Title-holders al-Ahly will have to be at their very best if they intend to realize an unprecedented third running African Champions League trophy this season. The group draw on Monday put the Cairo giants face to face with two tough Arab rivals and Ivorian giants ASEC Mimosas.
The Group B line-up comprises Cairo’s “Red Devils”, former champions Esperance of Tunisia, potential surprise packets Al-Hilal of Sudan and ASEC.
A less intimidating Group A includes former champions FAR Rabat of Morocco and Jeunesse Sportive Kabylie of Algeria, twice runners-up Etoile Sahel of Tunisia and outsiders Al-Ittihad of Libya.
It was the first Champions League draw held outside Africa as officials from the continent gathered in the Swiss city for meetings of world controlling body FIFA.
Al-Ahly will start their quest for a historic third consecutive title on June 22-24 when they host Al-Hilal who convincingly knocked out other Egyptian giants al-Zamalek in the round of 16 with a 4-2 aggregate win.
The title-holders second Group B encounter will be a tough away game in Abidjan to take on ASEC and their third will be at home against Esperance.
The 24-match group program lasts from June 22 to September 2 with the semi-finals scheduled for September and October followed by a two-leg final that also brings the winners a FIFA Club World Championship place.
Ceaseless club and national team commitments have forced Ahly coach Manuel Jose to rest virtually his entire first team this month, leading to two consecutive local league losses for a club unaccustomed to defeat.
Al-Ahly took the rest decision after they had secured their third running local league title and the 32nd title in their century-old history. But the two defeats were bitter ones for the fans of Egypt’s undisputed first team, as they fell to traditional rivals al-Zamalek and Ismaily.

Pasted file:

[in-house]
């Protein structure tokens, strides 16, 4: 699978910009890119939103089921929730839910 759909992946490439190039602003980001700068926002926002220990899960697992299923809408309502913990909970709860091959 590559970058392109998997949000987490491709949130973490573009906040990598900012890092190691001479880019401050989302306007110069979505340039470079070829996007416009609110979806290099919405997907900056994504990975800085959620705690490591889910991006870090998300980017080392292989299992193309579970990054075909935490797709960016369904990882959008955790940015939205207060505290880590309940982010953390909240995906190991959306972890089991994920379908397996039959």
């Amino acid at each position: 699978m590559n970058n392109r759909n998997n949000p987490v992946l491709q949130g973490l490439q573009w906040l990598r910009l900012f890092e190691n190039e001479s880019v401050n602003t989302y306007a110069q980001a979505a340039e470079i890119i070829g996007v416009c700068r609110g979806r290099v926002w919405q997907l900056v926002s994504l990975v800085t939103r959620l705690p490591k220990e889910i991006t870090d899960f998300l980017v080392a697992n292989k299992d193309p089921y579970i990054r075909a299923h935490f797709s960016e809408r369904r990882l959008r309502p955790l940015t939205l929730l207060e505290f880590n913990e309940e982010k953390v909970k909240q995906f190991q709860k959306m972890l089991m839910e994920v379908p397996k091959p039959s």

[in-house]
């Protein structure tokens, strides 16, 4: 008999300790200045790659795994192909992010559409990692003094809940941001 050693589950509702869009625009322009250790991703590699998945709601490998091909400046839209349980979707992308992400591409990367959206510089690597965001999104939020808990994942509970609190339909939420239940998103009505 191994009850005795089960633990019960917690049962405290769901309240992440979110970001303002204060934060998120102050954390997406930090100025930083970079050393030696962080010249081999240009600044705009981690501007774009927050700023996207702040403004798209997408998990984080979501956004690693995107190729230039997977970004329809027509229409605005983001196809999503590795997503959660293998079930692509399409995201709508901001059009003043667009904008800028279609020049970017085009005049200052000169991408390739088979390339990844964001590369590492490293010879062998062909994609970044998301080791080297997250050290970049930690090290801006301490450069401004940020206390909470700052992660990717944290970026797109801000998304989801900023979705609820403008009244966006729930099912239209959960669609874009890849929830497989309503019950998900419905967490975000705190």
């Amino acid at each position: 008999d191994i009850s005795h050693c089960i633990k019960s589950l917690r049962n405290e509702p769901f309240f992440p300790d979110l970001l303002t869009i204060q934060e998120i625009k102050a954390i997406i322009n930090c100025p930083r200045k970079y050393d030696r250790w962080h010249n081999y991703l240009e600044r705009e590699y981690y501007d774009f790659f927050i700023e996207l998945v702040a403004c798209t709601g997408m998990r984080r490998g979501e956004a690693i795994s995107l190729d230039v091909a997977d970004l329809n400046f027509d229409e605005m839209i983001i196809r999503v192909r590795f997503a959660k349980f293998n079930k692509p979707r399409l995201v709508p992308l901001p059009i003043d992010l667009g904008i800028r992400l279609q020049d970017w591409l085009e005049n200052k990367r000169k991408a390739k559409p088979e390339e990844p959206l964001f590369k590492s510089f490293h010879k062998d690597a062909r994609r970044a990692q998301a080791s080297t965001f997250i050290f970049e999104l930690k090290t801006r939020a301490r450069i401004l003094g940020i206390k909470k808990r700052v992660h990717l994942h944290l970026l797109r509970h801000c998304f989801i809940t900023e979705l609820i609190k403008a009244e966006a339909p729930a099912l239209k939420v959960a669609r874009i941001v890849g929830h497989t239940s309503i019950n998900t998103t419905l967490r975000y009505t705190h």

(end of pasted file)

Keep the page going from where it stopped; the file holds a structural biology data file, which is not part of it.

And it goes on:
Ahly will particularly fear ASEC, an Abidjan club famed for producing an endless supply of youngsters who rapidly develop into African stars before being lured abroad by superior salaries, facilities and lifestyle.
And French coach Patrick Liewig has added defensive steel to the perennial skill, notably in the final qualifying round last month when they held Wydad Casablanca goalless in Morocco.
The north and west Africa giants clashed in an epic semi-final last year which Ahly shaded 3-2 on aggregate after building a two-goal first leg advantage at their Cairo Stadium fortress.
Ahly had an even tighter tussle with Esperance in the 2001 Champions League semi-finals, squeezing through on away goals after a goalless Cairo stalemate was followed by a 1-1 Tunis deadlock.
Although Hilal will be appearing in the lucrative pool phase for the first time, they will not fear visiting Cairo in the first round after shocking Ahly 1-0 there in a 2004 Champions League qualifier.
Etoile finally shed their domestic bridesmaid tag this month, winning the national title after finishing runners-up seven seasons in a row, only to be rocked by the resignation of coach Fawzi Benzarti.
Etoile showed happiness at the draw that offers them an excellent chance of reaching the last four of a competition offering a one-million-dollar first prize.
FAR, whose 1985 Champions League triumph was the first by a Moroccan club, will also fancy their chances in a group composed exclusively of clubs from Maghreb countries.
African champions in 1981 and 1990, Kabylie are no longer serious contenders for the top prize and after a poor pool showing last year the limit of their ambitions will probably be a semi-finals slot.
Ittihad are the first Libyan qualifiers for the mini-leagues and while a mix of local stars plus imports from Brazil, Burkina Faso and Cameroon could present stiff resistance in Tripoli, they are set to struggle on the road.